furths of the expenditures of the
federal government, or about 75 cents
n every dollar paid in federal taxes,
go into. payment for past wars and
preparation for future wars.
Farmer Knows Economy
"While we are bleeding white the
only things that make government
ucially sgificant, we go gaily on
wi1h political and economic policies
that are surely seting the stage for
further wars and thus fastening se-
curely upon us three-fourths or more
of. the existing federal budget," he
stated. "The real issue confronting
us is not economy versus extrava-
gance. Leaders who foster extrava-
gance will be broken. The real issue
is real versus bogus economy. Indis-
criminate budget slashing may set us
back (ocially for a generation."
No working group in American life
is in a beter position to sense the
distinction between the real and
bogus economy than the farmers,
'Pres. Frank said, pointing out that
that the farmer has been up against
the problem of economy longer than
the busines man.
Purdue Houses Cut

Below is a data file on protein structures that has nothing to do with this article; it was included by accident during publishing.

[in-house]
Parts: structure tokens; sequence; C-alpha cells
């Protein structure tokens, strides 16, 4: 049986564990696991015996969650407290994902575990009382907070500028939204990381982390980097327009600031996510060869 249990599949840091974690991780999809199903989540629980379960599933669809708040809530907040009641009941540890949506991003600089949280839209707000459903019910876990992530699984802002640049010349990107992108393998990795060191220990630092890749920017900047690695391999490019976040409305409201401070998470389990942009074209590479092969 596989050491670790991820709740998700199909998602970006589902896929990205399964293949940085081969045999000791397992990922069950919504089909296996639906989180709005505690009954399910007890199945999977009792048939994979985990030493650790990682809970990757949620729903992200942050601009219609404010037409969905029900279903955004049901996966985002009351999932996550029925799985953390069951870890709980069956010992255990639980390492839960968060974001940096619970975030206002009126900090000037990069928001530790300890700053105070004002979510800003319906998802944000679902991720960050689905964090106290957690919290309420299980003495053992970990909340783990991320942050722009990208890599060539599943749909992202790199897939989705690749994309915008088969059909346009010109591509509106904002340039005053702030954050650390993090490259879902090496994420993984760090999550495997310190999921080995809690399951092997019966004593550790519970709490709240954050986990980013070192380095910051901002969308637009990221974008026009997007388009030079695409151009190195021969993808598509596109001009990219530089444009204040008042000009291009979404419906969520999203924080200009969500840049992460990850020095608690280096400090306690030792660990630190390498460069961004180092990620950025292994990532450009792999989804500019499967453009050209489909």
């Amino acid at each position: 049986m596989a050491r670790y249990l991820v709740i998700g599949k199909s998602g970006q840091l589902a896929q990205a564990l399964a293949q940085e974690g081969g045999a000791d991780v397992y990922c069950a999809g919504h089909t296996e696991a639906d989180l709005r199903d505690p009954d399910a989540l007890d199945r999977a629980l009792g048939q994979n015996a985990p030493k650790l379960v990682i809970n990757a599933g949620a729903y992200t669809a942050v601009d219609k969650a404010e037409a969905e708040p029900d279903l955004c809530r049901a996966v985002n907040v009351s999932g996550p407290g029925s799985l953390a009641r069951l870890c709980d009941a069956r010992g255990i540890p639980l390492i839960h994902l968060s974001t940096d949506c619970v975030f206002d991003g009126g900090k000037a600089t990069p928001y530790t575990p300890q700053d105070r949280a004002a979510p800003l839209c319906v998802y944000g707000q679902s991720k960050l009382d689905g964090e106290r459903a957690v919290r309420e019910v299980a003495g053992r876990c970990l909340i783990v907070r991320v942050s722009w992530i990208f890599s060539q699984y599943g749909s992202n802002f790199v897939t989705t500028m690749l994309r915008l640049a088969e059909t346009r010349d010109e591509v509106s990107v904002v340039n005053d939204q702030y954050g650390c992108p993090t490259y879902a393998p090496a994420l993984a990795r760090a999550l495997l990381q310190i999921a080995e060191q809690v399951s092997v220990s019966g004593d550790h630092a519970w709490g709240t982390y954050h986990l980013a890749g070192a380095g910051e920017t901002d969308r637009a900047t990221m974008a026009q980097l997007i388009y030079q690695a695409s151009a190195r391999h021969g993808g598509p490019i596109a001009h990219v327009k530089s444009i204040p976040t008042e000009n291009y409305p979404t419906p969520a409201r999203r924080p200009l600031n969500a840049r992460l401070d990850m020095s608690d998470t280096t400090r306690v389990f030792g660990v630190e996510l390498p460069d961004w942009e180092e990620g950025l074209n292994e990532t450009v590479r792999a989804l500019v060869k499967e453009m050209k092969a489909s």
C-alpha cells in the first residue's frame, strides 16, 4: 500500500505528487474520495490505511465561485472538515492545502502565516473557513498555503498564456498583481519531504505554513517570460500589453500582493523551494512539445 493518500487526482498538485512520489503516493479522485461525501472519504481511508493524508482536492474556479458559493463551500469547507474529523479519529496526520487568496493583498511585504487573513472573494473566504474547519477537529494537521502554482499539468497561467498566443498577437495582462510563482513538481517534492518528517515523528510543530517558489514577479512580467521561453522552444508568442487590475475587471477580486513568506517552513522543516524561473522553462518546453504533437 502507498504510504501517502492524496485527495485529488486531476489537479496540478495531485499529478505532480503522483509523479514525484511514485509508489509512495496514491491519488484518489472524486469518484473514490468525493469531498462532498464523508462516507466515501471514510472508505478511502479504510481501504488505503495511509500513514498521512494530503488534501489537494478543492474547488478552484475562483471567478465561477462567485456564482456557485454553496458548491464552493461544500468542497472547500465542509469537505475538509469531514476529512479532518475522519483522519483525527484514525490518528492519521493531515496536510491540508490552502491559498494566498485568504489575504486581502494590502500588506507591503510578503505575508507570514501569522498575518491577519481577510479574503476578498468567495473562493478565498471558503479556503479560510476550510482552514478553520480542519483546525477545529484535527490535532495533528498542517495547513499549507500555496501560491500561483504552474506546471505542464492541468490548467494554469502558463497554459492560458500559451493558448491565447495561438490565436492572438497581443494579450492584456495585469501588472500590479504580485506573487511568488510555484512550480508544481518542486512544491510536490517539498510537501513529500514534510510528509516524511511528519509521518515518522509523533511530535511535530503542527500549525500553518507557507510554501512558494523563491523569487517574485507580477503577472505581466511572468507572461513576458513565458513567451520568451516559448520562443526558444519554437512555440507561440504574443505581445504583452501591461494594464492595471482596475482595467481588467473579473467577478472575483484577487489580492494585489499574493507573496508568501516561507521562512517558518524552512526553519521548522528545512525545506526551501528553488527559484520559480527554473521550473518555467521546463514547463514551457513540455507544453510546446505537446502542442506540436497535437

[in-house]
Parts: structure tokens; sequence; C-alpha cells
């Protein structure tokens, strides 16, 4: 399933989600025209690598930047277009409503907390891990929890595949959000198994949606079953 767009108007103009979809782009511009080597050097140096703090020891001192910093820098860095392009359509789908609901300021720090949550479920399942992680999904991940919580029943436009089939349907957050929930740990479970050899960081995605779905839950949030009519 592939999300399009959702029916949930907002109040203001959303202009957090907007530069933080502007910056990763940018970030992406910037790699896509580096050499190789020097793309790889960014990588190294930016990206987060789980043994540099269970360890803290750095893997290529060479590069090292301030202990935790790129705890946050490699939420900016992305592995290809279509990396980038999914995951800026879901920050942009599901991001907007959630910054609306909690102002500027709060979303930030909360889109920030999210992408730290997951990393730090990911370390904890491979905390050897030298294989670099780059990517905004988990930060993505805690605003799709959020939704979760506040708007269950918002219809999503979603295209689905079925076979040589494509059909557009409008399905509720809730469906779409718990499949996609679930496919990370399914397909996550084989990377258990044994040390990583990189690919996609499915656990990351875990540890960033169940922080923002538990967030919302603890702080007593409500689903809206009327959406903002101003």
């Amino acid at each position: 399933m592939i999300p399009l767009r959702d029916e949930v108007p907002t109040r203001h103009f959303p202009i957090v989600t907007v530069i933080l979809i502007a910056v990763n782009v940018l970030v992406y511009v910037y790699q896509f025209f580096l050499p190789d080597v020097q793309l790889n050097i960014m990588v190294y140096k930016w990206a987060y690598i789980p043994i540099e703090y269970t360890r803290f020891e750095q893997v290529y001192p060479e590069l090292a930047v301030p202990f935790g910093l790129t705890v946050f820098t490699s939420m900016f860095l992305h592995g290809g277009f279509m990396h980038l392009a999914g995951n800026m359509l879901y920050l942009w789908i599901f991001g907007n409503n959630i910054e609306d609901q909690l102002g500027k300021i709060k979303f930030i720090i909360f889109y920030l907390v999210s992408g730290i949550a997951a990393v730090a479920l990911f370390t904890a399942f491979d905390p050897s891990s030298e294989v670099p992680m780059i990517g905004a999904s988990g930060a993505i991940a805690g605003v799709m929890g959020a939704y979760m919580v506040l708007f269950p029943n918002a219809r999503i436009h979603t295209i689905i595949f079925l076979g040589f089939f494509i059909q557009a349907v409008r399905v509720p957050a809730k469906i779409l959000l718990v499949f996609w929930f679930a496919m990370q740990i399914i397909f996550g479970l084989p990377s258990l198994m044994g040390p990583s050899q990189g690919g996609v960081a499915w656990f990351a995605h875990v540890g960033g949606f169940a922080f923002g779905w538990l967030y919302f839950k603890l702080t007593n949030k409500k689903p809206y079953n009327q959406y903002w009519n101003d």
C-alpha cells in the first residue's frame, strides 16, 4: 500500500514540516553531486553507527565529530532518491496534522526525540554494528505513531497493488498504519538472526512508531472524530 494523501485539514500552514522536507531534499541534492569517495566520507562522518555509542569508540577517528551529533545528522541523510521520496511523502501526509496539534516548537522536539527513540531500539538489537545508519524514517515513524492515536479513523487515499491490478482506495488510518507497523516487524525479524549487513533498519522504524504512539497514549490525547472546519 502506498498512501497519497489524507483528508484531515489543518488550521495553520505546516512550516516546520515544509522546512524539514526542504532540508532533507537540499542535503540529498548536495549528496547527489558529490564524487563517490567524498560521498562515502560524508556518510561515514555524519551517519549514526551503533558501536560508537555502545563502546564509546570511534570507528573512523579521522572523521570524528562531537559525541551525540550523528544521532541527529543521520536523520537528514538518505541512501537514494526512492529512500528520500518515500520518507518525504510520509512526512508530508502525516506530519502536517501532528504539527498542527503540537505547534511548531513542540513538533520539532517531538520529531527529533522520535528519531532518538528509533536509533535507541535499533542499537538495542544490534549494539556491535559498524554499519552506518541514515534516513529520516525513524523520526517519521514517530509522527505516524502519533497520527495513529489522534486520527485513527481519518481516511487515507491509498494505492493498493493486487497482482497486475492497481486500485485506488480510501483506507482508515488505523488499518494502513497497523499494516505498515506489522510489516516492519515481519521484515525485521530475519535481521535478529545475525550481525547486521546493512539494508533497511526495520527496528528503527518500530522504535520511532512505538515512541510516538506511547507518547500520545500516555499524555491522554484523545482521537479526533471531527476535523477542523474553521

Monthly Expenses;
Average Bill Is $44
LAFAYETTE, Ind., Sept. 26.-
Keeping in step with the trend of the
times Purdue University fraternities
have in the past year or thereabouts
made drastic reductions in operation
costs, in one case the saving amount-
ed to enough to warrant a decrease
in the house bill of 27.3 per cent.
These results were obtained through
a canvass of the Greek organizations
on the campus which- the Pan-hellen-
ic council conducted.
The approximate period covered
was the past year, curing which
time the 38 fraternities questioned

showed an average decrease in house
charges of 10.5%. Further scrutiny
of the list showed that three houses
effected reductions of better than
20%, 17 others have cut the bills
anywhere from 10 to 16%, 13 more
show reductions of from two to 10%,
while five houses show no decrease in
charges.
Other items which the survey
brought to light were: the maximum
bill a year ago of $58 as compared
with $53 today, the average house
bill today of $44, and the low house
bill both today and a year ago of $32.

Tibbett, Cinema
And Opera Star,
Will naHere
(Continued from Page 1)